Arles and Milan
Sozomen, HE IV.8 gives an account of the council. He mentions over 300 Western bishops, few Eastern bishops. The Easterns insisted that Athanasius be condemned to banishment. Sozomen records only Dionysius of Alba, metropolis of Italy, Eusebius of Vercella, Paulinus of Treves, Rhodan(i)us (of Toulouse) and Lucifer, as bishops who opposed this decision. They protested that it was a “plot” to suppress Nicene faith, and they were banished. Sozomen then notes that Hilary was exiled with them. Sozomen seems dependent upon Rufinus for his account.
Socrates gives a brief account in HE ii.36. He agrees with Sozomen in listing Dionysius bishop of Alba, metropolis of Italy; whereas Athanasius in Epist. ad. Solitar has him as bishop of Milan, metropolis of Italy. The Synod at Ariminum that follows is seen by both Sozomen and Socrates as a result of Milan, and Constantius’ desire to achieve ecumenical unity on the issue.
Theodoret HE ii.12 also treats of the Council of Milan. He adds little new, and depends chiefly upon Athanasius.
Rufinus HE i.19,20 also discusses the Council, but without much further detail.
Sulpitius Severus in Historia Sacra ii.39 mentions not only the Milan council, but the Arles and Bitterae [sic] councils. He characterises the stand-off as the Eastern/Imperial attempt to secure condemnation of Athanasius, matched by Western determination to first discuss the true faith, and then consider the question of Athanasius. He refers to Paulinus’ banishment as prior to Milan, while Dionysius subscribed to the condemnation of Athanasius, and was only banished afterwards when he refused to concur with a letter of Valens and Ursacius. Furthermore, the case of Rhodanius’ exile is given as resistance based upon “fellowship with Hilarius”. Only Severus gives us this indication that Hilary had any leading role at all.
Athanasius in Hist.Arian 31-46 gives an account of the period, mention both Arles and Milan. He depicts the events as driven by Constantius and his preference for ‘Arian’ doctrines. However Athanasius is light on details of the events of those councils, instead focusing on Imperial measures aimed at securing his condemnation, and the heroic confession of those exiled at Milan, named above. Athanasius makes no mention of Hilary here.
It has been typical to date Hilary’s exile to the 356 council of Baeterra. The reason for this is disputed. The traditional reading has understood it as the result of Hilary’s stance for Nicene Orthodoxy. Alternative views have been that it was a charge of immorality (H.M. Gwatkin), of political (Feder, Chadwick, Christof). Our primary sources for understanding this council are Hilary himself, in Ad Constantium. Coupled with Hilary’s de Synodis, and the omission of Hilary in Athanasius’ account of bishops deposed for resisting Arianism. The text is dateable to 360, since he makes claims about Constantius’ legitimacy as emperor, which he would almost certainly not do if he knew of the proclamation of Julian. He further indicates a period of five years (quinto abhinc anno) from the events that he briefly narrates: the exiles of Paulinus, Eusebius, Lucifer, Dionysius (the later three occurring at Milan in 355, Paulinus at Arles), an act of rupturing communion from Saturninus, Ursacus and Valens but together with Gallic bishops, then being compelled to attend the council at Baeterra (ad Biterrensem synodum compulsus), where he attempted to present a denouncement of their heresies, but was prevented, and from then exiled.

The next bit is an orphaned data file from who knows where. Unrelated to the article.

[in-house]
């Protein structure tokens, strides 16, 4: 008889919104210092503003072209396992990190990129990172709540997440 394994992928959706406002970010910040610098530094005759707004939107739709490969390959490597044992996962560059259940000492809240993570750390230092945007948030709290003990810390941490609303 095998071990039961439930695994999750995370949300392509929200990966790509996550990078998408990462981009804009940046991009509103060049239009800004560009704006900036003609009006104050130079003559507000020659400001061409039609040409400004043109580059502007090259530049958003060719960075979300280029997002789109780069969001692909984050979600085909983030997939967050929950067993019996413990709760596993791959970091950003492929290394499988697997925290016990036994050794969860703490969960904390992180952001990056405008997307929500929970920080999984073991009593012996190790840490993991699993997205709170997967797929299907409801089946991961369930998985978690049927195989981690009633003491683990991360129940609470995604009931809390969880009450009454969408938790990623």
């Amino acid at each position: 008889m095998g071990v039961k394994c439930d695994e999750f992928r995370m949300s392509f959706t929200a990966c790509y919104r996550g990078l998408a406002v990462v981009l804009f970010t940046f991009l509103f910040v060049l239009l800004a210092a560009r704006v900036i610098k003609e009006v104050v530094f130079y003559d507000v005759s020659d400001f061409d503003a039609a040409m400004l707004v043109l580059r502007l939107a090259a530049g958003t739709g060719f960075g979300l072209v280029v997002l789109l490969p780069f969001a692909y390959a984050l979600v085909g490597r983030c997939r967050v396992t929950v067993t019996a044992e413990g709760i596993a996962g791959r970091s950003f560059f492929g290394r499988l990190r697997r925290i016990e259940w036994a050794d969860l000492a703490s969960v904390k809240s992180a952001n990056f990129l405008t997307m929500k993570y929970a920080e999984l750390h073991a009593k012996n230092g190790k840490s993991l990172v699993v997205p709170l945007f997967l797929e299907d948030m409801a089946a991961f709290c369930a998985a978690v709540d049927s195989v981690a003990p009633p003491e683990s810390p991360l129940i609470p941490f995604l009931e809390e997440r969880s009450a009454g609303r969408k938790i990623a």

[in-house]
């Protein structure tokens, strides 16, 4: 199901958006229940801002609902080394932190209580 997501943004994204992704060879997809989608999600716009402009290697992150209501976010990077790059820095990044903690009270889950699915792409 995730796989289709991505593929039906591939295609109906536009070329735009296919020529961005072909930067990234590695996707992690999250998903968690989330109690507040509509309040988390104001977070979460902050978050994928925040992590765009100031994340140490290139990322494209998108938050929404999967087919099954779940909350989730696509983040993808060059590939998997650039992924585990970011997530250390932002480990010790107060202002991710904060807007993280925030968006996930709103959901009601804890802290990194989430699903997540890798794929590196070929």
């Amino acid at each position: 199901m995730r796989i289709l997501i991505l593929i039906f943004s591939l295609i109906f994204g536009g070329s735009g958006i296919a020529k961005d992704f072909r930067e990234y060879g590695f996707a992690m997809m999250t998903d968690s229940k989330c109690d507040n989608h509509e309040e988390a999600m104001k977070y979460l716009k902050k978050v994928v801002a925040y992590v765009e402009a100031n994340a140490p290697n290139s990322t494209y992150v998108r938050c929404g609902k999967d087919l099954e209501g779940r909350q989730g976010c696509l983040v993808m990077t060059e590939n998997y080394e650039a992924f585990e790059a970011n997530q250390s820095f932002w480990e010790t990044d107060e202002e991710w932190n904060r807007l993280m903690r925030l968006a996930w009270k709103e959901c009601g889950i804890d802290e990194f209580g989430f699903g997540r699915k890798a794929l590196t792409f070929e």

Barnes treatment continues with an examination of chapter 11 of Ad Constantium. In this section Constantius is compared to a ‘rapacious wolf’. He argues particularly (i) that Constantius is compared to ‘a Nero’, i.e. a pagan persecutor, but is worse because one cannot flee a so-called ‘Christian’ persecutor like Constantius. (ii) reference to Paulinus’ exile, couple with ‘edicts that terrorised the faith’ – to be identified with the push for Arles to ratify Sirmium 351. Further reference to Paulinus being twice-exiled, first to Phrygia and then extra christianum nomen. (iii) a clear reference to the arrest of Dionysius of Milan in 355; (iv) Liberius’ exile and return, which situates the arrest between Milan and Baeterra (so autumn 355), and a return in 357. (v) that Rhodanius was expelled after the council of Baeterra; Jerome says that he was exiled at Arles, Rufinus and Sozomen in conjunction with Milan, but those are almost certainly simple conflations of 3 councils held in quick succession.
Barnes’ treatment then continues with the examination of the opening letter of De Synodis particularly with the inclusion of et provinciae Aquitanicae; this would mean that Hilary greets the bishops of all provinces except Sequania, Alpes Graiae et Poeninae and Alpes Maritimae, Viennensis, and Narbonensis, but conspicuously greets the province as a whole and the clergy of Toulouse. Barnes conjectures that it is because the council was a provincial synod of Narbonensis, that the Narbonensene bishops deposed him, and that the council was held between 356 April 7th and May 17th.
The last part of Barnes’ article deals with the question of why Hilary was exiled; Athanasius understandably omits Hilary, because Hilary in his de Synodis gives some praise for Antioch 341 and Sirmium 351, and these two councils condemn Athanasius. Athanasius has no desire to align himself with someone who endorses councils that condemn him. This might imply that those councils were valid and so their condemnation of Athanasius was valid. The marginal notes of Hilary in the copy of De Synodis sent to Lucifer of Cagliari seem to indicate a defense by Hilary of himself, that Hilary tore up the document that was brought to him from Milan – documents agreeing with the condemnation of Lucifer and others at Milan, and affirming the Creed presented there.
 ibid., p130
 ibid., p132-4.
 ibid., p135.